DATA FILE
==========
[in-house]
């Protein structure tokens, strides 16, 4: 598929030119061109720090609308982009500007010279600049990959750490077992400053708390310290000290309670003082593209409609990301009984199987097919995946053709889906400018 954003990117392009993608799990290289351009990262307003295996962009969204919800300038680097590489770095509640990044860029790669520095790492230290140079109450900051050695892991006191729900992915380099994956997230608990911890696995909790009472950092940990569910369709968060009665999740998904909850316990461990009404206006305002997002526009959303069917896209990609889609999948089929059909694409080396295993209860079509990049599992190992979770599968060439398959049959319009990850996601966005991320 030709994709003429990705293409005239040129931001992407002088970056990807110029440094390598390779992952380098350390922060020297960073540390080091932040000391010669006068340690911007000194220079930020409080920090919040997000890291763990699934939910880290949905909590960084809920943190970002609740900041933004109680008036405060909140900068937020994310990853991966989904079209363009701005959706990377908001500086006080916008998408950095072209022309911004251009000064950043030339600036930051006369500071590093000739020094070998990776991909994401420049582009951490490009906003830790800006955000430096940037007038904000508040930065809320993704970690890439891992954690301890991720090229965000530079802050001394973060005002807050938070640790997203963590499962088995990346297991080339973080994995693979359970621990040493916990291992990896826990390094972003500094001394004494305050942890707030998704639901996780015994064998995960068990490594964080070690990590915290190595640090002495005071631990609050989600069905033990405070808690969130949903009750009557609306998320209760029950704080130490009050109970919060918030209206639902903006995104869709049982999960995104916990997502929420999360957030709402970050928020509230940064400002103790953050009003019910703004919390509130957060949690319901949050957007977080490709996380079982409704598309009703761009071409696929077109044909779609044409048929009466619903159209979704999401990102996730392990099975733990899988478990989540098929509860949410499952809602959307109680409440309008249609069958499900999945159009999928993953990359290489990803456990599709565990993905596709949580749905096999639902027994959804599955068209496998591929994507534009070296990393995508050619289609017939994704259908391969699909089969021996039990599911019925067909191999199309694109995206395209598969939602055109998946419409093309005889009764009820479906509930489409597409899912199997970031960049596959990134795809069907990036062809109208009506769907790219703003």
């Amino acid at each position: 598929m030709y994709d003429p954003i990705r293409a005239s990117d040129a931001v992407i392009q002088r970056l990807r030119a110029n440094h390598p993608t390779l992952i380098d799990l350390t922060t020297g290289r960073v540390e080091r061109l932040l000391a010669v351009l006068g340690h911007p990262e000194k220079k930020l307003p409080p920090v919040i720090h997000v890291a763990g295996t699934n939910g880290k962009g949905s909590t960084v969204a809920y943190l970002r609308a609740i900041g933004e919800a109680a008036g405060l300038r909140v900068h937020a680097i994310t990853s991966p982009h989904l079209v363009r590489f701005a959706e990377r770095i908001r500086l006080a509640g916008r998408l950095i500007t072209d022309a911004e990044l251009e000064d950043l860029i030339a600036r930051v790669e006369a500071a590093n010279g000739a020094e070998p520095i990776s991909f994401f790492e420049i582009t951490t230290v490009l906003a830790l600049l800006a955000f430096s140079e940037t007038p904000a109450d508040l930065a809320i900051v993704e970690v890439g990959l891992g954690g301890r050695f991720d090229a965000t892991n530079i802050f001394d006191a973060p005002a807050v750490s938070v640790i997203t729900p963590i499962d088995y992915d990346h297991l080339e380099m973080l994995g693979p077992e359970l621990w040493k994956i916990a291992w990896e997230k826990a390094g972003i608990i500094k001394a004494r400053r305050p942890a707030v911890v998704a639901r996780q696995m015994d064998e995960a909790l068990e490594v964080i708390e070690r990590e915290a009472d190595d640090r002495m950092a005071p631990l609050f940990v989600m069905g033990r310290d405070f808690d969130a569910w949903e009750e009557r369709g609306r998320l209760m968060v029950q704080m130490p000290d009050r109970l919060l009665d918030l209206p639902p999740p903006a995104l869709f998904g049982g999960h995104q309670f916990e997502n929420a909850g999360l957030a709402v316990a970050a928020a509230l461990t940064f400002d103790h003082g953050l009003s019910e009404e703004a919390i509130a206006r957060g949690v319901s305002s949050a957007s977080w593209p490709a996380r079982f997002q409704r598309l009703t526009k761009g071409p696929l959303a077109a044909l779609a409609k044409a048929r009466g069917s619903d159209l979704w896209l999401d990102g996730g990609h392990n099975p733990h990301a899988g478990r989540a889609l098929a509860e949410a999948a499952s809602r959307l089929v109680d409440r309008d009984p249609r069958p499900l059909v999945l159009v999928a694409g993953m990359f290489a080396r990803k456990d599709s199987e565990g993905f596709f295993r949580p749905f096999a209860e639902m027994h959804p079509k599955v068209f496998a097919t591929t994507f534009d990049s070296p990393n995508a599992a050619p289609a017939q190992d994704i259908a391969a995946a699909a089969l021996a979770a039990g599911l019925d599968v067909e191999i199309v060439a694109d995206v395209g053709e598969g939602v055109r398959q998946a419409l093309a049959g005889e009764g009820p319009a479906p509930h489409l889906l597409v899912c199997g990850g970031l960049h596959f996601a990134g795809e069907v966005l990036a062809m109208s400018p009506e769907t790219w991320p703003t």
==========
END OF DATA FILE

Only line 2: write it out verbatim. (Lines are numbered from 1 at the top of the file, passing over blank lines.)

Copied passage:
């Protein structure tokens, strides 16, 4: 598929030119061109720090609308982009500007010279600049990959750490077992400053708390310290000290309670003082593209409609990301009984199987097919995946053709889906400018 954003990117392009993608799990290289351009990262307003295996962009969204919800300038680097590489770095509640990044860029790669520095790492230290140079109450900051050695892991006191729900992915380099994956997230608990911890696995909790009472950092940990569910369709968060009665999740998904909850316990461990009404206006305002997002526009959303069917896209990609889609999948089929059909694409080396295993209860079509990049599992190992979770599968060439398959049959319009990850996601966005991320 030709994709003429990705293409005239040129931001992407002088970056990807110029440094390598390779992952380098350390922060020297960073540390080091932040000391010669006068340690911007000194220079930020409080920090919040997000890291763990699934939910880290949905909590960084809920943190970002609740900041933004109680008036405060909140900068937020994310990853991966989904079209363009701005959706990377908001500086006080916008998408950095072209022309911004251009000064950043030339600036930051006369500071590093000739020094070998990776991909994401420049582009951490490009906003830790800006955000430096940037007038904000508040930065809320993704970690890439891992954690301890991720090229965000530079802050001394973060005002807050938070640790997203963590499962088995990346297991080339973080994995693979359970621990040493916990291992990896826990390094972003500094001394004494305050942890707030998704639901996780015994064998995960068990490594964080070690990590915290190595640090002495005071631990609050989600069905033990405070808690969130949903009750009557609306998320209760029950704080130490009050109970919060918030209206639902903006995104869709049982999960995104916990997502929420999360957030709402970050928020509230940064400002103790953050009003019910703004919390509130957060949690319901949050957007977080490709996380079982409704598309009703761009071409696929077109044909779609044409048929009466619903159209979704999401990102996730392990099975733990899988478990989540098929509860949410499952809602959307109680409440309008249609069958499900999945159009999928993953990359290489990803456990599709565990993905596709949580749905096999639902027994959804599955068209496998591929994507534009070296990393995508050619289609017939994704259908391969699909089969021996039990599911019925067909191999199309694109995206395209598969939602055109998946419409093309005889009764009820479906509930489409597409899912199997970031960049596959990134795809069907990036062809109208009506769907790219703003």